Nearly one year after Google rolled out its Allo instant messaging app for smartphones the company has a desktop version of the technology as well.
The new Allo for the web works with Google’s Chrome browser desktop.
It allows users to chat with mobile users on a one-on-one basis and in a group setting using their web browser on a desktop. Like its mobile counterpart, Allo for web supports the use of several features that are commonly found in other instant messaging applications, including stickers, emojis and doodles in the content of a message.
Allo for web also supports a ‘Smart Reply” feature that allows a user to respond to a message without actually typing in anything. The feature is powered by Google’s machine learning technology and basically studies the content and context of a message and suggests canned responses. Google currently supports the smart reply capability in multiple language versions of Allo including French, Portuguese and Indonesian.
In order to use the desktop version of Allo, users need to have the mobile version of the app installed and registered on their smartphone as well.
Users have to open the mobile app and click on the ‘Allo for web’ icon on the mobile app menu. When the user opens the Allo for web application on the desktop, it serves up a unique QR code, which the user has to then scan using their smartphone app.
This process ties the user’s desktop version of Allo to the mobile app. The QR code essentially links the mobile application to the desktop app so that Allo for web mirrors whatever is running on the user’s Allo mobile app screen. If the mobile device’s battery runs out, or if the user shuts the mobile device off, the desktop instance shuts down as well.
Allo for web is designed purely for desktop use and cannot be viewed via a mobile browser, according to Google. Because the QR code uniquely links a user’s desktop version of Allo to their mobile app, it means that the user can only use the Allo for web app on one desktop device at a time.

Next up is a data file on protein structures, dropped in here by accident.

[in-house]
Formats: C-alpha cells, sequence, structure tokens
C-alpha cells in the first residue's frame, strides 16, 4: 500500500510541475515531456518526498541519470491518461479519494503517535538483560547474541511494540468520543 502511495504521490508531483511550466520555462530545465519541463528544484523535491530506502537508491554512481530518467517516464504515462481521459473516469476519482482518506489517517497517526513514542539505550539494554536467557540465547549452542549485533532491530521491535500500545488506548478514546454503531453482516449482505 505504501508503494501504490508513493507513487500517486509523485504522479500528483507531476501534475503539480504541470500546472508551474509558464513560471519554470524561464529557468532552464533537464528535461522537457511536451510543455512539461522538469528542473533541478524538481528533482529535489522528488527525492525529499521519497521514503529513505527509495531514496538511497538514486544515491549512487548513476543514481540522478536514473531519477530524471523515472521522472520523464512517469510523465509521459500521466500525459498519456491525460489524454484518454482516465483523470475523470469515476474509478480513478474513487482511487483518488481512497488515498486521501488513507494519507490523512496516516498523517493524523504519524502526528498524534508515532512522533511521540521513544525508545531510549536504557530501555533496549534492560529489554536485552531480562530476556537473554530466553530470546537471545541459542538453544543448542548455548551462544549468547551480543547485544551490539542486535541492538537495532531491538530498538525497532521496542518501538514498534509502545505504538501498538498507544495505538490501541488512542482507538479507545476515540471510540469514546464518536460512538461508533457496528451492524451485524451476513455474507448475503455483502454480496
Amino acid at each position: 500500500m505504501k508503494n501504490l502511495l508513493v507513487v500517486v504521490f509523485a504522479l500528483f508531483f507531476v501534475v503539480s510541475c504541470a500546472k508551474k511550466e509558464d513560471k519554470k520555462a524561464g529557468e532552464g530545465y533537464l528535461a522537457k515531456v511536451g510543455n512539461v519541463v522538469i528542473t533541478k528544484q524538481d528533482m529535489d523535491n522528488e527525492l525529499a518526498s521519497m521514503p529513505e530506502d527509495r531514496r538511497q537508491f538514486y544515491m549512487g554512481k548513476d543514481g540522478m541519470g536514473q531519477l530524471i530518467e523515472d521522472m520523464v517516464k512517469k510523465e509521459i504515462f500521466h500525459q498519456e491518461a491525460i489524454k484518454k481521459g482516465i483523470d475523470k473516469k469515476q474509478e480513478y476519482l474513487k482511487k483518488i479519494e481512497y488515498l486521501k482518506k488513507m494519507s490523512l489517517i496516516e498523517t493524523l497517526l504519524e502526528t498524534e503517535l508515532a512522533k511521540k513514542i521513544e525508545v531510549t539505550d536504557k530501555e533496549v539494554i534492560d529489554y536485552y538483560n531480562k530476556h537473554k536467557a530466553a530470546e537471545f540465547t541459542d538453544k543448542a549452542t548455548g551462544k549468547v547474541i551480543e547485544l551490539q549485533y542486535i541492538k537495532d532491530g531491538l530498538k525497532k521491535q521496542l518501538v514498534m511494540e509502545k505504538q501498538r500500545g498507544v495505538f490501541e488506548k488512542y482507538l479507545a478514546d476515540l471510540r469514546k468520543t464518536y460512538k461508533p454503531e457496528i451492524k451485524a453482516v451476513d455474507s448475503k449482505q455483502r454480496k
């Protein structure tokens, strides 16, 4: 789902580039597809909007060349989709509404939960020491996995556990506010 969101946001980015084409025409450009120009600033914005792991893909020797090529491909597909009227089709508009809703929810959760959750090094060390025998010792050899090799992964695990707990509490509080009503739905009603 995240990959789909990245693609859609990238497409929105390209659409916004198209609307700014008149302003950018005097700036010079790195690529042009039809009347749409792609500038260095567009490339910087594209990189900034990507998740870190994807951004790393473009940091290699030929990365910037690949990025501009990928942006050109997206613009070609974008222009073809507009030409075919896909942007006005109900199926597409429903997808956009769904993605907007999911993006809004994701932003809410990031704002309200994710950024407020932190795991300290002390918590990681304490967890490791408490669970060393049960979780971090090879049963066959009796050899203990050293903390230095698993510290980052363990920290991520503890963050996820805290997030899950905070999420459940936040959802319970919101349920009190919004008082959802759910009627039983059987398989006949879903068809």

Only users of Android devices can currently pair the mobile version of the app with the desktop version. According to Google, pairing for iOS will be available soon. But the company has not specified when that will be available.
While Allo for web mirrors everything that the mobile version does, there are still several additional features that are only available on the mobile app. For instance, a user can still only connect, switch or remove a contact via their mobile app.
Similarly, changes to notification and privacy settings can only be made via the mobile app. In addition, chat features like deleting a conversation, blocking a contact, taking a photo or initiating a conversation with someone not already in the user’s contact list can only be done with the mobile app.
Google launched Allo as an alternative to cross platform instant messaging apps like WhatsApp and Facebook’s Messenger. Both these technologies have hundreds of millions of users around the world and are infinitely more popular than the native chat clients available via wireless service providers. Google has positioned Allo as its default Android chat client and the company has said it wants to roll the app out to users worldwide.